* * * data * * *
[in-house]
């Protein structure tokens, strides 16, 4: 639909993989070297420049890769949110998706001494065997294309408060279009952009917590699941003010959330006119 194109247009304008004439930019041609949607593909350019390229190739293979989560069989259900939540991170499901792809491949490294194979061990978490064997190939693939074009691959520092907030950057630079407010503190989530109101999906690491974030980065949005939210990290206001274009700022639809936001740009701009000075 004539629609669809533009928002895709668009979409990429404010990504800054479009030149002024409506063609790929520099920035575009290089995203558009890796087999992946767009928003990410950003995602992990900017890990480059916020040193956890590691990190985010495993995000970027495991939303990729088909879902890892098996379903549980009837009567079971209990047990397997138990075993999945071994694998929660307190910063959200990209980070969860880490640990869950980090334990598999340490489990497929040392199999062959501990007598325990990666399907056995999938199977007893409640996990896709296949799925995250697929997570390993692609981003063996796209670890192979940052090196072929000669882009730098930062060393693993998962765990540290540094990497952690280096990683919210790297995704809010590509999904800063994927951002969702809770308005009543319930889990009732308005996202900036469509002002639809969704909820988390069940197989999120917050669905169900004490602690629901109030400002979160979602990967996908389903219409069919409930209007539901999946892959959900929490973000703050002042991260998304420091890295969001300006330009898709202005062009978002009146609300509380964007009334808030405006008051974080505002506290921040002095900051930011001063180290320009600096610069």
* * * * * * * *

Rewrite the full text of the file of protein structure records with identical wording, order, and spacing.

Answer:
[in-house]
């Protein structure tokens, strides 16, 4: 639909993989070297420049890769949110998706001494065997294309408060279009952009917590699941003010959330006119 194109247009304008004439930019041609949607593909350019390229190739293979989560069989259900939540991170499901792809491949490294194979061990978490064997190939693939074009691959520092907030950057630079407010503190989530109101999906690491974030980065949005939210990290206001274009700022639809936001740009701009000075 004539629609669809533009928002895709668009979409990429404010990504800054479009030149002024409506063609790929520099920035575009290089995203558009890796087999992946767009928003990410950003995602992990900017890990480059916020040193956890590691990190985010495993995000970027495991939303990729088909879902890892098996379903549980009837009567079971209990047990397997138990075993999945071994694998929660307190910063959200990209980070969860880490640990869950980090334990598999340490489990497929040392199999062959501990007598325990990666399907056995999938199977007893409640996990896709296949799925995250697929997570390993692609981003063996796209670890192979940052090196072929000669882009730098930062060393693993998962765990540290540094990497952690280096990683919210790297995704809010590509999904800063994927951002969702809770308005009543319930889990009732308005996202900036469509002002639809969704909820988390069940197989999120917050669905169900004490602690629901109030400002979160979602990967996908389903219409069919409930209007539901999946892959959900929490973000703050002042991260998304420091890295969001300006330009898709202005062009978002009146609300509380964007009334808030405006008051974080505002506290921040002095900051930011001063180290320009600096610069």